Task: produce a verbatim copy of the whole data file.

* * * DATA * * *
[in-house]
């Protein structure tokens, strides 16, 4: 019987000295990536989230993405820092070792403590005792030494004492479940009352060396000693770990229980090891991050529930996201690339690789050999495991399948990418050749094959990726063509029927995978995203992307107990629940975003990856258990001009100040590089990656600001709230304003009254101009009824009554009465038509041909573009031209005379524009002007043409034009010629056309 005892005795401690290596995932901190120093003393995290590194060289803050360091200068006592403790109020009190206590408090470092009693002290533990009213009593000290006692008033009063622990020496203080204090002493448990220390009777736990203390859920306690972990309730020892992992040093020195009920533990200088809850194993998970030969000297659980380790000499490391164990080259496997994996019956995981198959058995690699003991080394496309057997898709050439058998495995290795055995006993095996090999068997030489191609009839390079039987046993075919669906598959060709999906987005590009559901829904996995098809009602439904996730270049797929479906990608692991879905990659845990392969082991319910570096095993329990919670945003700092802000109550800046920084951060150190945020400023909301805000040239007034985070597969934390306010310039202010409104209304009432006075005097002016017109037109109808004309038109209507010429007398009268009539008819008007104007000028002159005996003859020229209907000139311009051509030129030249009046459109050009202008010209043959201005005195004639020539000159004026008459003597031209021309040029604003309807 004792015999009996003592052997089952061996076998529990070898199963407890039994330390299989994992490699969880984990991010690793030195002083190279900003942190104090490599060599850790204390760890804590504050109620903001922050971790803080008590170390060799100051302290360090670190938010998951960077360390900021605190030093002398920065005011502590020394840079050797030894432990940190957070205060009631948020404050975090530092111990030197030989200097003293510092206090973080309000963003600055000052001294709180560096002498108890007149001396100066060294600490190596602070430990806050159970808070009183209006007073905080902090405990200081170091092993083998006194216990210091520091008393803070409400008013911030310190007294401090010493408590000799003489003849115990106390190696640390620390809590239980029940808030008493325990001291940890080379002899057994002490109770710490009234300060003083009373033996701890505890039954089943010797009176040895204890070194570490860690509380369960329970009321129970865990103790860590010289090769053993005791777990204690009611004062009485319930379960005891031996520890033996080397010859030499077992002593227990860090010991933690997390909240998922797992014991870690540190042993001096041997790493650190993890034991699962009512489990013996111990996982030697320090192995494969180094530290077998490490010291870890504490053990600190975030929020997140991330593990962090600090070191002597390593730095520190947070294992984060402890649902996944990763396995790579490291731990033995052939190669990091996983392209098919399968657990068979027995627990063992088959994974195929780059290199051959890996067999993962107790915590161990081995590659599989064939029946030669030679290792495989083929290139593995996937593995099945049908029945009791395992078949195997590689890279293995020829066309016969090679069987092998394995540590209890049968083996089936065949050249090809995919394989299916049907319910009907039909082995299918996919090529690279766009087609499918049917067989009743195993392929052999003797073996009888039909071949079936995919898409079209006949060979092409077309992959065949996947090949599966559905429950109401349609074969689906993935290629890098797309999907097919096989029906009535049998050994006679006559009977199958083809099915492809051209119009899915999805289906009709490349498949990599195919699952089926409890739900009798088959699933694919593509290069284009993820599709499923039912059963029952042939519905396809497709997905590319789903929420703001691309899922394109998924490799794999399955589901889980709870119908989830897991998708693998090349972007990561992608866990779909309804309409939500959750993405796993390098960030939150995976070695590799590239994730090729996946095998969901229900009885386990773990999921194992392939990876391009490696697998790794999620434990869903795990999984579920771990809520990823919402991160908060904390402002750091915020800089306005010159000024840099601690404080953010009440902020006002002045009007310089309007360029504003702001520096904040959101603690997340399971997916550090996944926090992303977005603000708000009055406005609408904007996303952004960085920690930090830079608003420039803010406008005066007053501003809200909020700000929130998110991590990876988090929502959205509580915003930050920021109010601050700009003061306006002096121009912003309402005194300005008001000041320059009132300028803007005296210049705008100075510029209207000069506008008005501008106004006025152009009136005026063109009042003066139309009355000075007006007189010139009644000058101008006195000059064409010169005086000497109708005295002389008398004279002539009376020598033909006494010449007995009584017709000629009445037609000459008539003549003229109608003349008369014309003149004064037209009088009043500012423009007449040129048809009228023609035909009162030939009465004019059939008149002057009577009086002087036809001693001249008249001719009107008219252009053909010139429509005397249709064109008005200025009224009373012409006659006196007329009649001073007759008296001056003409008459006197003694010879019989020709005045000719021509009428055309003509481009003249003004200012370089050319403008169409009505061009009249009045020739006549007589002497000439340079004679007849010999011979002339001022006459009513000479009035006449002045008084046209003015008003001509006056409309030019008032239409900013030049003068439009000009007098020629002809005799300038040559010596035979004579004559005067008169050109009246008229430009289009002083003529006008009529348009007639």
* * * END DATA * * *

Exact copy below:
[in-house]
């Protein structure tokens, strides 16, 4: 019987000295990536989230993405820092070792403590005792030494004492479940009352060396000693770990229980090891991050529930996201690339690789050999495991399948990418050749094959990726063509029927995978995203992307107990629940975003990856258990001009100040590089990656600001709230304003009254101009009824009554009465038509041909573009031209005379524009002007043409034009010629056309 005892005795401690290596995932901190120093003393995290590194060289803050360091200068006592403790109020009190206590408090470092009693002290533990009213009593000290006692008033009063622990020496203080204090002493448990220390009777736990203390859920306690972990309730020892992992040093020195009920533990200088809850194993998970030969000297659980380790000499490391164990080259496997994996019956995981198959058995690699003991080394496309057997898709050439058998495995290795055995006993095996090999068997030489191609009839390079039987046993075919669906598959060709999906987005590009559901829904996995098809009602439904996730270049797929479906990608692991879905990659845990392969082991319910570096095993329990919670945003700092802000109550800046920084951060150190945020400023909301805000040239007034985070597969934390306010310039202010409104209304009432006075005097002016017109037109109808004309038109209507010429007398009268009539008819008007104007000028002159005996003859020229209907000139311009051509030129030249009046459109050009202008010209043959201005005195004639020539000159004026008459003597031209021309040029604003309807 004792015999009996003592052997089952061996076998529990070898199963407890039994330390299989994992490699969880984990991010690793030195002083190279900003942190104090490599060599850790204390760890804590504050109620903001922050971790803080008590170390060799100051302290360090670190938010998951960077360390900021605190030093002398920065005011502590020394840079050797030894432990940190957070205060009631948020404050975090530092111990030197030989200097003293510092206090973080309000963003600055000052001294709180560096002498108890007149001396100066060294600490190596602070430990806050159970808070009183209006007073905080902090405990200081170091092993083998006194216990210091520091008393803070409400008013911030310190007294401090010493408590000799003489003849115990106390190696640390620390809590239980029940808030008493325990001291940890080379002899057994002490109770710490009234300060003083009373033996701890505890039954089943010797009176040895204890070194570490860690509380369960329970009321129970865990103790860590010289090769053993005791777990204690009611004062009485319930379960005891031996520890033996080397010859030499077992002593227990860090010991933690997390909240998922797992014991870690540190042993001096041997790493650190993890034991699962009512489990013996111990996982030697320090192995494969180094530290077998490490010291870890504490053990600190975030929020997140991330593990962090600090070191002597390593730095520190947070294992984060402890649902996944990763396995790579490291731990033995052939190669990091996983392209098919399968657990068979027995627990063992088959994974195929780059290199051959890996067999993962107790915590161990081995590659599989064939029946030669030679290792495989083929290139593995996937593995099945049908029945009791395992078949195997590689890279293995020829066309016969090679069987092998394995540590209890049968083996089936065949050249090809995919394989299916049907319910009907039909082995299918996919090529690279766009087609499918049917067989009743195993392929052999003797073996009888039909071949079936995919898409079209006949060979092409077309992959065949996947090949599966559905429950109401349609074969689906993935290629890098797309999907097919096989029906009535049998050994006679006559009977199958083809099915492809051209119009899915999805289906009709490349498949990599195919699952089926409890739900009798088959699933694919593509290069284009993820599709499923039912059963029952042939519905396809497709997905590319789903929420703001691309899922394109998924490799794999399955589901889980709870119908989830897991998708693998090349972007990561992608866990779909309804309409939500959750993405796993390098960030939150995976070695590799590239994730090729996946095998969901229900009885386990773990999921194992392939990876391009490696697998790794999620434990869903795990999984579920771990809520990823919402991160908060904390402002750091915020800089306005010159000024840099601690404080953010009440902020006002002045009007310089309007360029504003702001520096904040959101603690997340399971997916550090996944926090992303977005603000708000009055406005609408904007996303952004960085920690930090830079608003420039803010406008005066007053501003809200909020700000929130998110991590990876988090929502959205509580915003930050920021109010601050700009003061306006002096121009912003309402005194300005008001000041320059009132300028803007005296210049705008100075510029209207000069506008008005501008106004006025152009009136005026063109009042003066139309009355000075007006007189010139009644000058101008006195000059064409010169005086000497109708005295002389008398004279002539009376020598033909006494010449007995009584017709000629009445037609000459008539003549003229109608003349008369014309003149004064037209009088009043500012423009007449040129048809009228023609035909009162030939009465004019059939008149002057009577009086002087036809001693001249008249001719009107008219252009053909010139429509005397249709064109008005200025009224009373012409006659006196007329009649001073007759008296001056003409008459006197003694010879019989020709005045000719021509009428055309003509481009003249003004200012370089050319403008169409009505061009009249009045020739006549007589002497000439340079004679007849010999011979002339001022006459009513000479009035006449002045008084046209003015008003001509006056409309030019008032239409900013030049003068439009000009007098020629002809005799300038040559010596035979004579004559005067008169050109009246008229430009289009002083003529006008009529348009007639």